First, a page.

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The Collaborative International Dictionary of English v.0.48:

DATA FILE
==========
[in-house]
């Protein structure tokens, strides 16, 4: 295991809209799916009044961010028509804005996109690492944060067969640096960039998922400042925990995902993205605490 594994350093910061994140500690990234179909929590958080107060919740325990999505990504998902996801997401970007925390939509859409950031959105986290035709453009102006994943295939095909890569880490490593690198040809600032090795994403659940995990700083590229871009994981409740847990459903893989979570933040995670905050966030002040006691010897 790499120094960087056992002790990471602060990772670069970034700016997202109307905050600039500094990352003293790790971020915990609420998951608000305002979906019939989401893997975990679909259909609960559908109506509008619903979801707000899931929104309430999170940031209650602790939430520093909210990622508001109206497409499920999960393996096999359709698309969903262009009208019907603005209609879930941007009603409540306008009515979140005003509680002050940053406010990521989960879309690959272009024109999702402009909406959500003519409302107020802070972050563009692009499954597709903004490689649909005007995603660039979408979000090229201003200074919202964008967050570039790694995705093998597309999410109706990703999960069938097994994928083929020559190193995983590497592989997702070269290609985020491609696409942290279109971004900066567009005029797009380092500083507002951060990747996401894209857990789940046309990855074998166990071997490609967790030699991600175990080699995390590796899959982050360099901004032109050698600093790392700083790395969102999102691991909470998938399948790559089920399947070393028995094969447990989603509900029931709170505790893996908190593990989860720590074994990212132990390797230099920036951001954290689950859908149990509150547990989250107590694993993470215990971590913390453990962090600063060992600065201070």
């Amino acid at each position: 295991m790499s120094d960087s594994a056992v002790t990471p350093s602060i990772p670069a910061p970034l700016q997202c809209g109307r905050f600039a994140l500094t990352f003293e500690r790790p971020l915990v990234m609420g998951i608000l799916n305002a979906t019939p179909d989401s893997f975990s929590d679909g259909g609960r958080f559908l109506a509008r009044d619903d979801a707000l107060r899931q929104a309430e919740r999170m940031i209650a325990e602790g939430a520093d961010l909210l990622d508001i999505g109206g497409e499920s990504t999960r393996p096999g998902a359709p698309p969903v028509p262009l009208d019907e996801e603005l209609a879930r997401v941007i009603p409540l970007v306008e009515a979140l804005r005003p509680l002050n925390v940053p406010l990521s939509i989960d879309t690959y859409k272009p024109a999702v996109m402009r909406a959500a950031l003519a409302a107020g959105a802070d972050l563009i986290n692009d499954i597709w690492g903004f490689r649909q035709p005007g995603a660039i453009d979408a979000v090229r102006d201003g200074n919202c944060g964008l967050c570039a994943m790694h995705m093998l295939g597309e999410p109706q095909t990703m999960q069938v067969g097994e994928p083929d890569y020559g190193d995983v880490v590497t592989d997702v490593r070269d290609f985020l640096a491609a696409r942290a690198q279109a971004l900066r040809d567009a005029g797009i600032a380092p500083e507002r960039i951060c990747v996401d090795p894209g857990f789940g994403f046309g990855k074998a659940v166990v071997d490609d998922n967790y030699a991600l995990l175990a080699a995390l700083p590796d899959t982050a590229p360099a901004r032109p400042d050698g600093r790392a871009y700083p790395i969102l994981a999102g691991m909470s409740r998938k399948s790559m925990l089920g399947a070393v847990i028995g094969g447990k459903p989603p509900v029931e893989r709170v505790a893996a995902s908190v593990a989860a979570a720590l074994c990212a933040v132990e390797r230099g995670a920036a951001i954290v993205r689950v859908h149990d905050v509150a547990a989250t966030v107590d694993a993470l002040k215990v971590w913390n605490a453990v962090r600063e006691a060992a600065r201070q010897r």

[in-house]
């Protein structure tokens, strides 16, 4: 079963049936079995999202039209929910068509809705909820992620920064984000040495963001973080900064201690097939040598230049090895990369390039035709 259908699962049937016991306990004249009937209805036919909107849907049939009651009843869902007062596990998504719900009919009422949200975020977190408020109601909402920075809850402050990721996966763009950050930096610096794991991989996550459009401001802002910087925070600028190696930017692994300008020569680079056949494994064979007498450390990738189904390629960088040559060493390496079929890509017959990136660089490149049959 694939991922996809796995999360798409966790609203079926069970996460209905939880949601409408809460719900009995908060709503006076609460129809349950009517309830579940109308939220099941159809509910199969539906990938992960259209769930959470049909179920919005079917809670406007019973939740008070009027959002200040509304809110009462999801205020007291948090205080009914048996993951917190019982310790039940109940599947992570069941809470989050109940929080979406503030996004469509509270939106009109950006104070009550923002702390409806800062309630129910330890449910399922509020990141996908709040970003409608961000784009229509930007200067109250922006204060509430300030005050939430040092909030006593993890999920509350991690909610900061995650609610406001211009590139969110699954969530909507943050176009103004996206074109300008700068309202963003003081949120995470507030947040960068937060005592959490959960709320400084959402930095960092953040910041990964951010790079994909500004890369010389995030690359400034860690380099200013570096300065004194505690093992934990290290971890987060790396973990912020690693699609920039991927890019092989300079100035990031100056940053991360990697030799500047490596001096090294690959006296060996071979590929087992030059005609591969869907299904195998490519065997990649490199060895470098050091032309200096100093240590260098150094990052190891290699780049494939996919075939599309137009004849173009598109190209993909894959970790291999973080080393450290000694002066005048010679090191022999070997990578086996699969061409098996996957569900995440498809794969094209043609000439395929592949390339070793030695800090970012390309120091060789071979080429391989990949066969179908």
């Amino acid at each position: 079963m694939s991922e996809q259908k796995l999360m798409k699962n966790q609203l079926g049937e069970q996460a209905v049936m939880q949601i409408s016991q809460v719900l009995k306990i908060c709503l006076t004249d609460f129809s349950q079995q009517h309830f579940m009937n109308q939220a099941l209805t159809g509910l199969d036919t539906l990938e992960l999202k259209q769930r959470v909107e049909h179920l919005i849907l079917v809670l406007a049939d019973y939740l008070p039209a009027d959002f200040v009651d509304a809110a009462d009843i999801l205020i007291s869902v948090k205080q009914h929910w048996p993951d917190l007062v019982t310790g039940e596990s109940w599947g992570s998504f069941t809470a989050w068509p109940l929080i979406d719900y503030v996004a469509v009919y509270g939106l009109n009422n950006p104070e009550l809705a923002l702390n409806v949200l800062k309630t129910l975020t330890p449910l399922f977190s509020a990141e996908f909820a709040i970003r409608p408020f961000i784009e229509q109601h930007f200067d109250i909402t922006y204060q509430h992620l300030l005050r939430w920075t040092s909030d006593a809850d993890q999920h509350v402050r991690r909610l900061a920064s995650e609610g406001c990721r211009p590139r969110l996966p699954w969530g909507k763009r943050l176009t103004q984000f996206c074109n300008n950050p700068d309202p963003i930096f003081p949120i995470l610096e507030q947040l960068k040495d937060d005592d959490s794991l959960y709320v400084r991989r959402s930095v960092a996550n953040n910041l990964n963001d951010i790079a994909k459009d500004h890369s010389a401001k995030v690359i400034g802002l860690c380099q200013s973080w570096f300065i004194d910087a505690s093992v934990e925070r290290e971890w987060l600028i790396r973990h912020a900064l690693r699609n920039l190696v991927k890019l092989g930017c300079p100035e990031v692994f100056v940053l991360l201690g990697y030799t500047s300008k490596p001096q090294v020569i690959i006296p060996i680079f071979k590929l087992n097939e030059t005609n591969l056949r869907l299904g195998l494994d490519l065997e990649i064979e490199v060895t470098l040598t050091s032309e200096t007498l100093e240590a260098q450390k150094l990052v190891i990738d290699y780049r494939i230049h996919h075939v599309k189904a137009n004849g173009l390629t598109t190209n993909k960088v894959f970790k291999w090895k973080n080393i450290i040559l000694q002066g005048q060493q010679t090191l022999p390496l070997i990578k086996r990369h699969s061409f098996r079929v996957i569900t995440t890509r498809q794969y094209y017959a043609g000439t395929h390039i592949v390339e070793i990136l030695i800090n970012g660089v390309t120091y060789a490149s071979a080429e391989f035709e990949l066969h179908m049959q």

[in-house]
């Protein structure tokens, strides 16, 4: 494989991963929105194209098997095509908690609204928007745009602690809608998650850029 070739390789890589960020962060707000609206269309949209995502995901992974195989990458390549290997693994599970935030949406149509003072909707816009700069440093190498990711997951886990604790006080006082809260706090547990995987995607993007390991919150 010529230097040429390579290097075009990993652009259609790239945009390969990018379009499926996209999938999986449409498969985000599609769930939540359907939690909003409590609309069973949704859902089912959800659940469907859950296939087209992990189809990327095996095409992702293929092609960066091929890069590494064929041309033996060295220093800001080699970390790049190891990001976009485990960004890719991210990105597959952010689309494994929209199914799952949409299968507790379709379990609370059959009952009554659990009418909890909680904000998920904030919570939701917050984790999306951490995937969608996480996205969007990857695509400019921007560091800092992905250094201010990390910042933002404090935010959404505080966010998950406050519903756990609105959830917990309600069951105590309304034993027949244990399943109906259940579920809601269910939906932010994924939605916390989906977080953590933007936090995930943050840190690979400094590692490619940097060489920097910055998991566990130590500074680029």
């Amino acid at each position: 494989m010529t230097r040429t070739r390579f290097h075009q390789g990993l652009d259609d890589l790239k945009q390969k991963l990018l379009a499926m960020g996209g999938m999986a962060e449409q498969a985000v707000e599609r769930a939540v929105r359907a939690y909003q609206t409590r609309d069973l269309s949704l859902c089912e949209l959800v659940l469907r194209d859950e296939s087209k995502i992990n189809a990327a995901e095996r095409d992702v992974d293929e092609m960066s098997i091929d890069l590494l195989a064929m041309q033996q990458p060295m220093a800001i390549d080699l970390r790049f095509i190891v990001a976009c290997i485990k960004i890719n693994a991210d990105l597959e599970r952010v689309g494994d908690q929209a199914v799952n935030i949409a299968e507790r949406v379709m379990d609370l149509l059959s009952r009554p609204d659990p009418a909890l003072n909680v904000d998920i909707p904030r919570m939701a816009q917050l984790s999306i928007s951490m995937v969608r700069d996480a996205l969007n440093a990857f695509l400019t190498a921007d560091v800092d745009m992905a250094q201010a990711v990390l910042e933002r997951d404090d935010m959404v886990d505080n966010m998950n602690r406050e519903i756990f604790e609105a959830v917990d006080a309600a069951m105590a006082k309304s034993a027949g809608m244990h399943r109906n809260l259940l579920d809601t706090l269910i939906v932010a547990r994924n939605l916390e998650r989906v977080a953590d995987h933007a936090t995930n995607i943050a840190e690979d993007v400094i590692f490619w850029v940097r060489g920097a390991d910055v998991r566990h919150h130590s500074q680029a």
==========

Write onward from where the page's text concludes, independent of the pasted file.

Latitude \Lat"i*tude\, n. [F. latitude, L. latitudo, fr. latus broad, wide, for older stlatus; perh. akin to E. strew.] 1. Extent from side to side, or distance sidewise from a given point or line; breadth; width. [1913 Webster] Provided the length do not exceed the latitude above one third part. --Sir H. Wotton. [1913 Webster] 2. Room; space; freedom from confinement or restraint; hence, looseness; laxity; independence. [1913 Webster] In human actions there are no degrees and precise natural limits described, but a latitude is indulged. --Jer. Taylor. [1913 Webster] 3. Extent or breadth of signification, application, etc.; extent of deviation from a standard, as truth, style, etc. [1913 Webster] No discreet man will believe Augustine's miracles, in the latitude of monkish relations. --Fuller. [1913 Webster] 4. Extent; size; amplitude; scope. [1913 Webster] I pretend not to treat of them in their full latitude. --Locke. [1913 Webster] 5. (Geog.) Distance north or south of the equator, measured on a meridian. [1913 Webster] 6. (Astron.) The angular distance of a heavenly body from the ecliptic. [1913 Webster] Ascending latitude, Circle of latitude, Geographical latitude, etc. See under Ascending. Circle, etc. High latitude, that part of the earth's surface near either pole, esp. that part within either the arctic or the antarctic circle. Low latitude, that part of the earth's surface which is near the equator. [1913 Webster]